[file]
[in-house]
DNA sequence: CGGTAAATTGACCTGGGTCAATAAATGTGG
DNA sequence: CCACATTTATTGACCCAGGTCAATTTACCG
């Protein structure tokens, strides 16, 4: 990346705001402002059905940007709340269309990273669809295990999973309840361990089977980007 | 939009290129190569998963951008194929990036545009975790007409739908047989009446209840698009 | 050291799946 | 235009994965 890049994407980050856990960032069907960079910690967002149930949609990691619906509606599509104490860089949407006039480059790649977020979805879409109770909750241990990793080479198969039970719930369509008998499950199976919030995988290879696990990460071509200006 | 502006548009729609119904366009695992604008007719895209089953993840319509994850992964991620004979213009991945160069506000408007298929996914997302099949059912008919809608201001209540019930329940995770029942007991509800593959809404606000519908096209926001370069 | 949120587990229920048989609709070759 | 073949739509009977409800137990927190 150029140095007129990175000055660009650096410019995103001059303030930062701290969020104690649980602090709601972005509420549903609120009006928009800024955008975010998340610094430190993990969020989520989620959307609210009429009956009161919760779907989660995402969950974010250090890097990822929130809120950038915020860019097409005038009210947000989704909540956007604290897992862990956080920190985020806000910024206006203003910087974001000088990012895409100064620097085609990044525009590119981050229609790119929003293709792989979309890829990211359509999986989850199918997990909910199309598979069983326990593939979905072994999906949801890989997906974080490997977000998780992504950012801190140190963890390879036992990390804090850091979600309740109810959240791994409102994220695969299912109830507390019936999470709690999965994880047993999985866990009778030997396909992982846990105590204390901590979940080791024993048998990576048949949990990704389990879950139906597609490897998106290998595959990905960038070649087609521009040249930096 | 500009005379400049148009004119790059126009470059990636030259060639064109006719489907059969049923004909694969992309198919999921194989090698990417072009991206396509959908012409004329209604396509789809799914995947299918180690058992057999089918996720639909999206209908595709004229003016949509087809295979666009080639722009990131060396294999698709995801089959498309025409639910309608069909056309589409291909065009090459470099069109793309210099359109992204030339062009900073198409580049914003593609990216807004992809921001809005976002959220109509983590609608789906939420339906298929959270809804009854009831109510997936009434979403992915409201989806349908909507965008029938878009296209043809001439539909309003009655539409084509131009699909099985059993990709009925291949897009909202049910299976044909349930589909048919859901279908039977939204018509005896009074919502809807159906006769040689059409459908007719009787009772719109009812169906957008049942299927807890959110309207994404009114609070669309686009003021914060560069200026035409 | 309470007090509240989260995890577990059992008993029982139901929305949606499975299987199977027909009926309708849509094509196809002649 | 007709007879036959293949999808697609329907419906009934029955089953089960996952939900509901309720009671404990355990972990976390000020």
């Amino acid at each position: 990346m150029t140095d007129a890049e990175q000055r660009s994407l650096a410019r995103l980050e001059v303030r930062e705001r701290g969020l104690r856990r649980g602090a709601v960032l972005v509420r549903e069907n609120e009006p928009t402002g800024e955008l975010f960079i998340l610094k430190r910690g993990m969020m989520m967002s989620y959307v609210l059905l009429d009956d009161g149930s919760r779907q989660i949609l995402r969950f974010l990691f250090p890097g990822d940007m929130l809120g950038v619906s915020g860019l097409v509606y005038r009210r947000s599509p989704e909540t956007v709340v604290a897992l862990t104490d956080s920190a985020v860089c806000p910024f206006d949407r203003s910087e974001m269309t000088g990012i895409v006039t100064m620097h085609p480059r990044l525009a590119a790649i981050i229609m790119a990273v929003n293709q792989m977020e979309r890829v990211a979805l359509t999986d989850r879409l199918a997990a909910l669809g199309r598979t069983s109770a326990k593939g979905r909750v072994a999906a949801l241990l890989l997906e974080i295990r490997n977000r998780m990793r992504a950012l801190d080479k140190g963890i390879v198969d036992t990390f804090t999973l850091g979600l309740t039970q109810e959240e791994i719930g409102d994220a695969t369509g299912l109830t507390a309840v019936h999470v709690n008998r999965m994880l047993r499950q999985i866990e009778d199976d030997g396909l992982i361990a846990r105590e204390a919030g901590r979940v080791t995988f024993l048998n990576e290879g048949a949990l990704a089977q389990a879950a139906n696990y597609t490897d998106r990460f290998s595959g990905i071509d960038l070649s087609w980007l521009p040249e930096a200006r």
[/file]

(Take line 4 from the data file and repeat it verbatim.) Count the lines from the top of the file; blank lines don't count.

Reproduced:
């Protein structure tokens, strides 16, 4: 990346705001402002059905940007709340269309990273669809295990999973309840361990089977980007 | 939009290129190569998963951008194929990036545009975790007409739908047989009446209840698009 | 050291799946 | 235009994965 890049994407980050856990960032069907960079910690967002149930949609990691619906509606599509104490860089949407006039480059790649977020979805879409109770909750241990990793080479198969039970719930369509008998499950199976919030995988290879696990990460071509200006 | 502006548009729609119904366009695992604008007719895209089953993840319509994850992964991620004979213009991945160069506000408007298929996914997302099949059912008919809608201001209540019930329940995770029942007991509800593959809404606000519908096209926001370069 | 949120587990229920048989609709070759 | 073949739509009977409800137990927190 150029140095007129990175000055660009650096410019995103001059303030930062701290969020104690649980602090709601972005509420549903609120009006928009800024955008975010998340610094430190993990969020989520989620959307609210009429009956009161919760779907989660995402969950974010250090890097990822929130809120950038915020860019097409005038009210947000989704909540956007604290897992862990956080920190985020806000910024206006203003910087974001000088990012895409100064620097085609990044525009590119981050229609790119929003293709792989979309890829990211359509999986989850199918997990909910199309598979069983326990593939979905072994999906949801890989997906974080490997977000998780992504950012801190140190963890390879036992990390804090850091979600309740109810959240791994409102994220695969299912109830507390019936999470709690999965994880047993999985866990009778030997396909992982846990105590204390901590979940080791024993048998990576048949949990990704389990879950139906597609490897998106290998595959990905960038070649087609521009040249930096 | 500009005379400049148009004119790059126009470059990636030259060639064109006719489907059969049923004909694969992309198919999921194989090698990417072009991206396509959908012409004329209604396509789809799914995947299918180690058992057999089918996720639909999206209908595709004229003016949509087809295979666009080639722009990131060396294999698709995801089959498309025409639910309608069909056309589409291909065009090459470099069109793309210099359109992204030339062009900073198409580049914003593609990216807004992809921001809005976002959220109509983590609608789906939420339906298929959270809804009854009831109510997936009434979403992915409201989806349908909507965008029938878009296209043809001439539909309003009655539409084509131009699909099985059993990709009925291949897009909202049910299976044909349930589909048919859901279908039977939204018509005896009074919502809807159906006769040689059409459908007719009787009772719109009812169906957008049942299927807890959110309207994404009114609070669309686009003021914060560069200026035409 | 309470007090509240989260995890577990059992008993029982139901929305949606499975299987199977027909009926309708849509094509196809002649 | 007709007879036959293949999808697609329907419906009934029955089953089960996952939900509901309720009671404990355990972990976390000020």